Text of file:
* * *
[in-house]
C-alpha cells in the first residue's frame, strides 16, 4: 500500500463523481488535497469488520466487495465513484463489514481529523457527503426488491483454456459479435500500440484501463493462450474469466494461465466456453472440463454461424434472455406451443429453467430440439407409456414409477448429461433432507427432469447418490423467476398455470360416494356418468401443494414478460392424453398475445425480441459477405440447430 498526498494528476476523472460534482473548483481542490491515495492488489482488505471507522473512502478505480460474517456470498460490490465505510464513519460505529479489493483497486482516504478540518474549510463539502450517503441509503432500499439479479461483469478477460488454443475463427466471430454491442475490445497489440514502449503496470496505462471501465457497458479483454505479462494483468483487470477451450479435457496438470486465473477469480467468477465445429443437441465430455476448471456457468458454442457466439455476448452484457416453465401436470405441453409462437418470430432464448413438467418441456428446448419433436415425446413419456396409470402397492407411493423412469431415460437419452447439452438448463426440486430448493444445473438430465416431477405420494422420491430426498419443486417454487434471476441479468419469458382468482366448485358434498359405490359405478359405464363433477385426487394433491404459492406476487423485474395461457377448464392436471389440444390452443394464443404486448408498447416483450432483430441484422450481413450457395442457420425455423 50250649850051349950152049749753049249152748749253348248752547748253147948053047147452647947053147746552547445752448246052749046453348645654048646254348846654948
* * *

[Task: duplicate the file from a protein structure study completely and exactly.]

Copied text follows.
[in-house]
C-alpha cells in the first residue's frame, strides 16, 4: 500500500463523481488535497469488520466487495465513484463489514481529523457527503426488491483454456459479435500500440484501463493462450474469466494461465466456453472440463454461424434472455406451443429453467430440439407409456414409477448429461433432507427432469447418490423467476398455470360416494356418468401443494414478460392424453398475445425480441459477405440447430 498526498494528476476523472460534482473548483481542490491515495492488489482488505471507522473512502478505480460474517456470498460490490465505510464513519460505529479489493483497486482516504478540518474549510463539502450517503441509503432500499439479479461483469478477460488454443475463427466471430454491442475490445497489440514502449503496470496505462471501465457497458479483454505479462494483468483487470477451450479435457496438470486465473477469480467468477465445429443437441465430455476448471456457468458454442457466439455476448452484457416453465401436470405441453409462437418470430432464448413438467418441456428446448419433436415425446413419456396409470402397492407411493423412469431415460437419452447439452438448463426440486430448493444445473438430465416431477405420494422420491430426498419443486417454487434471476441479468419469458382468482366448485358434498359405490359405478359405464363433477385426487394433491404459492406476487423485474395461457377448464392436471389440444390452443394464443404486448408498447416483450432483430441484422450481413450457395442457420425455423 50250649850051349950152049749753049249152748749253348248752547748253147948053047147452647947053147746552547445752448246052749046453348645654048646254348846654948